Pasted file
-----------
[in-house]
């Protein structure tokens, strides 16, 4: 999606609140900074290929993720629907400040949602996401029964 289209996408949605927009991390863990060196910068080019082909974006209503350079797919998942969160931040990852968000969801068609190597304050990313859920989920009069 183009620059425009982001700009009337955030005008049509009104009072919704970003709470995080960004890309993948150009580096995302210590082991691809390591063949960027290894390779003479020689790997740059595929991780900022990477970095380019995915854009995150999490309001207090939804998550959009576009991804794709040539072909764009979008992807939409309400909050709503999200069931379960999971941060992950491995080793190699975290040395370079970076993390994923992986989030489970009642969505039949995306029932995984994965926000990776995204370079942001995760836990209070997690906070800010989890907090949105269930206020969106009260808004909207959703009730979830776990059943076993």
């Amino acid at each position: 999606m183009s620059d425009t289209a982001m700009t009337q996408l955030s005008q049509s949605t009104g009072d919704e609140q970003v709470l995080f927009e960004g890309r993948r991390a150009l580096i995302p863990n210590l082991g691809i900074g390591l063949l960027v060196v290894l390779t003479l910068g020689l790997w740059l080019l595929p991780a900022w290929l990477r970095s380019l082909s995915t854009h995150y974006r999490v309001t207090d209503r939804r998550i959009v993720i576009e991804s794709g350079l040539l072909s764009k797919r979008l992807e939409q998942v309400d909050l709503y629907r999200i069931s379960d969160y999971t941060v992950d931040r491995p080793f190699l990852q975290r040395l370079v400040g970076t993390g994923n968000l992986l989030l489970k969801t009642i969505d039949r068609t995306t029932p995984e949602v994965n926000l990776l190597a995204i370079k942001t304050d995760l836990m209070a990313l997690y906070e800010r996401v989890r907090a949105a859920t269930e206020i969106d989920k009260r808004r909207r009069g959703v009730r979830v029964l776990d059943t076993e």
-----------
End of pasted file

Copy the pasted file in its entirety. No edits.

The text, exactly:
[in-house]
């Protein structure tokens, strides 16, 4: 999606609140900074290929993720629907400040949602996401029964 289209996408949605927009991390863990060196910068080019082909974006209503350079797919998942969160931040990852968000969801068609190597304050990313859920989920009069 183009620059425009982001700009009337955030005008049509009104009072919704970003709470995080960004890309993948150009580096995302210590082991691809390591063949960027290894390779003479020689790997740059595929991780900022990477970095380019995915854009995150999490309001207090939804998550959009576009991804794709040539072909764009979008992807939409309400909050709503999200069931379960999971941060992950491995080793190699975290040395370079970076993390994923992986989030489970009642969505039949995306029932995984994965926000990776995204370079942001995760836990209070997690906070800010989890907090949105269930206020969106009260808004909207959703009730979830776990059943076993």
């Amino acid at each position: 999606m183009s620059d425009t289209a982001m700009t009337q996408l955030s005008q049509s949605t009104g009072d919704e609140q970003v709470l995080f927009e960004g890309r993948r991390a150009l580096i995302p863990n210590l082991g691809i900074g390591l063949l960027v060196v290894l390779t003479l910068g020689l790997w740059l080019l595929p991780a900022w290929l990477r970095s380019l082909s995915t854009h995150y974006r999490v309001t207090d209503r939804r998550i959009v993720i576009e991804s794709g350079l040539l072909s764009k797919r979008l992807e939409q998942v309400d909050l709503y629907r999200i069931s379960d969160y999971t941060v992950d931040r491995p080793f190699l990852q975290r040395l370079v400040g970076t993390g994923n968000l992986l989030l489970k969801t009642i969505d039949r068609t995306t029932p995984e949602v994965n926000l990776l190597a995204i370079k942001t304050d995760l836990m209070a990313l997690y906070e800010r996401v989890r907090a949105a859920t269930e206020i969106d989920k009260r808004r909207r009069g959703v009730r979830v029964l776990d059943t076993e």